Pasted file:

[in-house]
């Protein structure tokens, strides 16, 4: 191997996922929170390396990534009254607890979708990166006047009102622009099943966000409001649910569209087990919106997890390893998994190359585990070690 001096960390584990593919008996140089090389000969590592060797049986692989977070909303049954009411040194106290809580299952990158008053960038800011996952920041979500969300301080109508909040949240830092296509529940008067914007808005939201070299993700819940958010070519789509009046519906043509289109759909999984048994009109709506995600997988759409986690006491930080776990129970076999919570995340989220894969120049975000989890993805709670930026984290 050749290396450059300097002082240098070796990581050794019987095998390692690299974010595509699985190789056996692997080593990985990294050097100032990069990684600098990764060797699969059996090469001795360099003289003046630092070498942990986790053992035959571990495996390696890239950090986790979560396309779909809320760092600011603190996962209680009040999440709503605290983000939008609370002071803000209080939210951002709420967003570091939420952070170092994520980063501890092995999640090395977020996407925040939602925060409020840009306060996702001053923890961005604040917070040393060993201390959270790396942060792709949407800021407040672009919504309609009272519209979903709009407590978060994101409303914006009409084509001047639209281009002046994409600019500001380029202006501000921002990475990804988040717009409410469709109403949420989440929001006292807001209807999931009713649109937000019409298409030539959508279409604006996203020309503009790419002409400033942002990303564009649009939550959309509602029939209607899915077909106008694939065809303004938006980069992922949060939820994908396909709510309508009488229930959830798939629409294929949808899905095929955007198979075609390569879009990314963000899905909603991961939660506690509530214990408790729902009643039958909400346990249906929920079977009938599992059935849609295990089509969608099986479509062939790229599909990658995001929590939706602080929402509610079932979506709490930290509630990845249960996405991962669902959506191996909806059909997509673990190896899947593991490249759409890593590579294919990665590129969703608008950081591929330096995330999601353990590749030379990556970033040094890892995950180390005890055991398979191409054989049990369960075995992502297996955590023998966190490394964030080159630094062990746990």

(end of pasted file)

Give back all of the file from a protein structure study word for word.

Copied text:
[in-house]
């Protein structure tokens, strides 16, 4: 191997996922929170390396990534009254607890979708990166006047009102622009099943966000409001649910569209087990919106997890390893998994190359585990070690 001096960390584990593919008996140089090389000969590592060797049986692989977070909303049954009411040194106290809580299952990158008053960038800011996952920041979500969300301080109508909040949240830092296509529940008067914007808005939201070299993700819940958010070519789509009046519906043509289109759909999984048994009109709506995600997988759409986690006491930080776990129970076999919570995340989220894969120049975000989890993805709670930026984290 050749290396450059300097002082240098070796990581050794019987095998390692690299974010595509699985190789056996692997080593990985990294050097100032990069990684600098990764060797699969059996090469001795360099003289003046630092070498942990986790053992035959571990495996390696890239950090986790979560396309779909809320760092600011603190996962209680009040999440709503605290983000939008609370002071803000209080939210951002709420967003570091939420952070170092994520980063501890092995999640090395977020996407925040939602925060409020840009306060996702001053923890961005604040917070040393060993201390959270790396942060792709949407800021407040672009919504309609009272519209979903709009407590978060994101409303914006009409084509001047639209281009002046994409600019500001380029202006501000921002990475990804988040717009409410469709109403949420989440929001006292807001209807999931009713649109937000019409298409030539959508279409604006996203020309503009790419002409400033942002990303564009649009939550959309509602029939209607899915077909106008694939065809303004938006980069992922949060939820994908396909709510309508009488229930959830798939629409294929949808899905095929955007198979075609390569879009990314963000899905909603991961939660506690509530214990408790729902009643039958909400346990249906929920079977009938599992059935849609295990089509969608099986479509062939790229599909990658995001929590939706602080929402509610079932979506709490930290509630990845249960996405991962669902959506191996909806059909997509673990190896899947593991490249759409890593590579294919990665590129969703608008950081591929330096995330999601353990590749030379990556970033040094890892995950180390005890055991398979191409054989049990369960075995992502297996955590023998966190490394964030080159630094062990746990």